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Belfast's Gable-Murals

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Eddie of Iron Maiden fameLoyalist 'Eddie'
Professor Bill Rolston, a sociologist at the University of Ulster, is publishing a study on Belfast's gable-murals, depicting both loyalist and republican history.

LISTEN
Listen to Kevin Connolly's report, examining the stories behind Belfast's murals (05/08/03).
Mural for murdered taxi drivers

This image on Falls Road is dedicated to murdered cab drivers.
USEFUL LINKS

Professor Rolston's book on political murals.

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PICTURE GALLERY
CLICK HERE to see enlarged pictures of the murals described.
Click on the PICTURE GALLERY link in the right-hand column of this page to view the full sized pictures described below by Professor Rolston.

Mural 1: Ardoyne Avenue, 1996.
This murals depicts a hedge-row school of penal law days. In the 18th century these laws served to keep the Irish down, forbidding them, for example, from inheriting property, holding public office, carrying a weapon, etc. Itinerant teachers travelled around teaching peasant children subjects such as Latin and classical Greek. In the absence of school buildings, they taught them under a tree or in a field. The slogan reads: 'Leabhair an teanga Gaeilge liom - speak the Irish language with me'.

Mural 2: Falls Road, 2001.
The mural is dedicated to the memory of black taxi drivers who have been murdered. The black taxis operate throughout Belfast, with separate associations serving nationalist and unionist areas. They are run cooperatively and in West Belfast, where this mural appears, were originally known as 'the people's taxis'. Given that the black taxis in nationalist areas such as West Belfast and Ardoyne were obviously driven by nationalists, they became targets for frequent loyalist assassination campaigns and a number lost their lives in the course of their work.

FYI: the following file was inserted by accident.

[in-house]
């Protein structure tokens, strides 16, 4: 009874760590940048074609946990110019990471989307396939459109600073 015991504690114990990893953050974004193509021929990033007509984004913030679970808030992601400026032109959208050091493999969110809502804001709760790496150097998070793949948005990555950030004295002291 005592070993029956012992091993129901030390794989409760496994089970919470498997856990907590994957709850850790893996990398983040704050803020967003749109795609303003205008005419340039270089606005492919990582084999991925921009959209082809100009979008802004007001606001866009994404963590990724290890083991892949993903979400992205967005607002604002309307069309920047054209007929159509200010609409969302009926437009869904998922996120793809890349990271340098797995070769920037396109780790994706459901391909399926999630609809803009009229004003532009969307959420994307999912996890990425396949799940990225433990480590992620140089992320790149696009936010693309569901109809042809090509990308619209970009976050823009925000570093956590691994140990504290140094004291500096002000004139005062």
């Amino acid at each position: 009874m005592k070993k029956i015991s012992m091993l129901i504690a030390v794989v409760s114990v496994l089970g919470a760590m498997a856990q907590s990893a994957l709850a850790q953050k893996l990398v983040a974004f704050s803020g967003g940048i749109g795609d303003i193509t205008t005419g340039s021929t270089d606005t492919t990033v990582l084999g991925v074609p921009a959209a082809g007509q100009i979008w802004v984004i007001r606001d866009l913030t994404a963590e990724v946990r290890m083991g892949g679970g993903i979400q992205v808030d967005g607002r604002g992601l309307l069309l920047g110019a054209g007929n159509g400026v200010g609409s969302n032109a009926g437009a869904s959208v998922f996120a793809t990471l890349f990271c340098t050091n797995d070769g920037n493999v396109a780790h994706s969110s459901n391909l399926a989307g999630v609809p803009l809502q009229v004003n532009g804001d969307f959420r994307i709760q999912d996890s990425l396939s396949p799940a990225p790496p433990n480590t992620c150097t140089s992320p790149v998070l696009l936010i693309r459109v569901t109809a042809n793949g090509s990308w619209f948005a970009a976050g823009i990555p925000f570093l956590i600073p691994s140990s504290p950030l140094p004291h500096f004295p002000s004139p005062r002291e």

Mural 3. Hopewell Crescent, 2000.
This mural depicts Eddie, the fictional avenger from Iron Maiden albums, as a loyalist, wreaking havoc onnationalist and republican areas. It is one of eight such depictions of Eddie in Belfast and Derry, some of which also portray the Grim Reaper. The crosses on this mural in the lower Shankill area, formerly the territory of UDA boss Johnny Adair, bear the names of three north Belfast republicans who are currently alive.

Mural 4: Ebrington Street, Derry, 2000.
This is one of a number of murals on Ulster Scots themes. A dozen or more US presidents can be said to have family roots in the northern part of Ireland. In addition, others encountered the tens of thousands of Ulster Scots who emigrated to America in the 18th century. George Washington's Continental Army contained many such Ulster Scot settlers, and this mural quotes Washington's appreciation for the contribution to the struggle for American freedom against the British.


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